Progression & Layer in Detail — A sex scene has a natural progression -foreplay, the act, climax, closure-so you already have a map for how your scene should play out. Also, you don’t have to get it right the first time; you can start writing with simple sentences describing what you want to have happen, and follow that up by layering in the detail. Since you have an underlying structure, you can feel free to write without worry-the groundwork is already in place. Usually I just close my eyes, imagine the scene, and write what I see in my mind’s eye.

Because it’s usually easier to see things in action, I have included a snippet of a scene I wrote in first draft form and later draft form:

First Draft:

She followed him, unsurprised that they were heading for the bedroom; she’d seen the look in his eyes.
Later Draft:

She looked up at him before sucking lightly on the sensitive skin just below his ear, murmuring her assent as she allowed him to guide her into the bedroom, her limbs still tangled with his. She could see his desire for her so clearly etched on his face that it made her wonder where he’d hid it for so long.
You can see that the bones of the scene are there in the first draft, I’ve just elaborated on it in the later one. This is why I advocate writing in drafts. There is nothing wrong with the first sentence I wrote, but there is much more depth and feeling in the later draft.

Choose Your Words — “Dirty” words do not make a sex scene. As with all writing, the intimacy and eroticism of the scene you are writing hinges on how you arrange the words you use, so if there are words you are not comfortable saying or writing, don’t use them. Consistently is also important-choose one word for a body part, and stick with it. Avoid phrases like ‘garden of desire’ or ‘throbbing member of love.’ It’s also wise to avoid using ‘unghhhh’ or ‘cooooooooooming’ to indicate an orgasm. Saying she or he moaned gets the job done.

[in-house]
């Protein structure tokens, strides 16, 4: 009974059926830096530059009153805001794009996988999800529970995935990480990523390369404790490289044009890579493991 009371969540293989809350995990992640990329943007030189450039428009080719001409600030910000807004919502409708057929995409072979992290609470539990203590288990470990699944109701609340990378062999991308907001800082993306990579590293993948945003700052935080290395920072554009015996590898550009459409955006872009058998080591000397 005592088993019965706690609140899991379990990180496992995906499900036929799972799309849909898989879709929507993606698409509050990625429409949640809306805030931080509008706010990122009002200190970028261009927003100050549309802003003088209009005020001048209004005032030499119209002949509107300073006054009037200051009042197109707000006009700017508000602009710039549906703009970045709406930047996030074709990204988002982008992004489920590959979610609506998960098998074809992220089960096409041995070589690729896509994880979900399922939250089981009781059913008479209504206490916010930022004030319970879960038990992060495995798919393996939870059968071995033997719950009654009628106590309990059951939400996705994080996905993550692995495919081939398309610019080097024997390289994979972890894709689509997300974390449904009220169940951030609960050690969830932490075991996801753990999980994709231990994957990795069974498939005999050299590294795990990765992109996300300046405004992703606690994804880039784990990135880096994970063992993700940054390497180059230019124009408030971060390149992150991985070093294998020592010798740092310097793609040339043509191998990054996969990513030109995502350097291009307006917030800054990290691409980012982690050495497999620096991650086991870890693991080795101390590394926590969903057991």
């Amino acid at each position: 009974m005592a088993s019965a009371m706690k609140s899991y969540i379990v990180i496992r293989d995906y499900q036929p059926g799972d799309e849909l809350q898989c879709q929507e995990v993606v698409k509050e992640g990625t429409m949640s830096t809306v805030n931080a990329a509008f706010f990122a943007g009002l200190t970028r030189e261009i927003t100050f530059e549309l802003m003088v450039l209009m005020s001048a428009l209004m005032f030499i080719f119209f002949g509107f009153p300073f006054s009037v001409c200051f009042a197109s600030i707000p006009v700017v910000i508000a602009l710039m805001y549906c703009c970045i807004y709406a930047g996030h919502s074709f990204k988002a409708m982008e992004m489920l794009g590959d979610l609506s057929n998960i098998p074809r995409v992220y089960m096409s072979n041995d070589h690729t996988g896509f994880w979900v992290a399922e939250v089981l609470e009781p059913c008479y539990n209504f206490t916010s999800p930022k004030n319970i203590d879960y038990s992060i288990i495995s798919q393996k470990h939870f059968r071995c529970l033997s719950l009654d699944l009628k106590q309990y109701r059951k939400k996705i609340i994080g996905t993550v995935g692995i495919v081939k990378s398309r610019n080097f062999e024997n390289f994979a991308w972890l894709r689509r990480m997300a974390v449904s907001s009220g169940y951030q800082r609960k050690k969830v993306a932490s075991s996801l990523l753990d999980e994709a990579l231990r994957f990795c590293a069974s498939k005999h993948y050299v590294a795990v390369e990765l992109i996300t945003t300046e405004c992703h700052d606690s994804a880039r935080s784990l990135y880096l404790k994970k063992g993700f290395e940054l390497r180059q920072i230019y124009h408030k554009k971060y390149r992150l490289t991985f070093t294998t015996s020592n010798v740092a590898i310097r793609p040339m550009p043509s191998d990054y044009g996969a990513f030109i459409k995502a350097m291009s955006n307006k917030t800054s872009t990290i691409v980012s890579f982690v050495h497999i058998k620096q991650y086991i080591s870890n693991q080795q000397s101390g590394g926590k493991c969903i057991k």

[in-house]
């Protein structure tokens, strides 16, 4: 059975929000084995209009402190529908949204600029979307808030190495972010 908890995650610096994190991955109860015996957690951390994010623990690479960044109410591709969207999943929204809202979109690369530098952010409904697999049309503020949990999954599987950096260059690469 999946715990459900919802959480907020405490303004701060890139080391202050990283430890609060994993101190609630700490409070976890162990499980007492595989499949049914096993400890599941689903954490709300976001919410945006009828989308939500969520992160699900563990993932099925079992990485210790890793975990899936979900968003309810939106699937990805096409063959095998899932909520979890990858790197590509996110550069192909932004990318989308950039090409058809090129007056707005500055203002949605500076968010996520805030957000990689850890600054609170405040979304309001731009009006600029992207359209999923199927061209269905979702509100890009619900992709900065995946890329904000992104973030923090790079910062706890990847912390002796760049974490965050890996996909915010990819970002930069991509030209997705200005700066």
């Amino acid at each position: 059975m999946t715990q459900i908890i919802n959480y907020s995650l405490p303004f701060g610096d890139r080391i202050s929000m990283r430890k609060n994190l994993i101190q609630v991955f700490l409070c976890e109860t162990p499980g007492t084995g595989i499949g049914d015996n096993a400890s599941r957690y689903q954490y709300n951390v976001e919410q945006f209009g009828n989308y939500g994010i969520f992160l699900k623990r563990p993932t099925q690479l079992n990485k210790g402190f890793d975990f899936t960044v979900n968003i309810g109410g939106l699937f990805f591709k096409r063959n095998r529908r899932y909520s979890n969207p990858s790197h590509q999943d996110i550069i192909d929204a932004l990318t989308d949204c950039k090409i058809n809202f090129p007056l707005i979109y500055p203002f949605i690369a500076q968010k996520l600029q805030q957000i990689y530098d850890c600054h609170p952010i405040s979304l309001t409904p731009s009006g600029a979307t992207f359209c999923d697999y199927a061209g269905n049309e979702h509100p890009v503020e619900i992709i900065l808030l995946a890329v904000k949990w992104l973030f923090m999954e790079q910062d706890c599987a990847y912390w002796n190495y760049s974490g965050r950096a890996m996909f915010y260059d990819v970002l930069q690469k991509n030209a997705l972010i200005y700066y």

Endings — A good ending builds on the beginning of a story; it demonstrates how the characters have changed since the beginning. One way to accomplish this is to look at the reason your characters are having this intimate encounter, and then what has changed for them after the fact. Are they unsettled? Were they insecure, and now feel reassured? Answering the question that you set up at the beginning of your story is the key to a good ending. When you do this your reader feels connected to your characters and your story, and feels fulfilled by their reading experience.

If you find that you need some extra help with writing your story, you can use my Sex Scene Worksheet. Remember, readers want to be emotionally involved in your story, so take some time and consider the tips discussed in this article and you will surely write a story that will leave them begging for more.

Tips for Writing Fan Fiction: Finding Ideas

Tips for Writing Fan Fiction: Finding IdeasWhether you are a seasoned Fan Fic writer or a first-timer, every story starts in the same place-with an idea. Some days, you’ll have more ideas than you know what to do with, others, nothing seems to come to mind. If you’re having the latter problem, here are some tips to get you writing.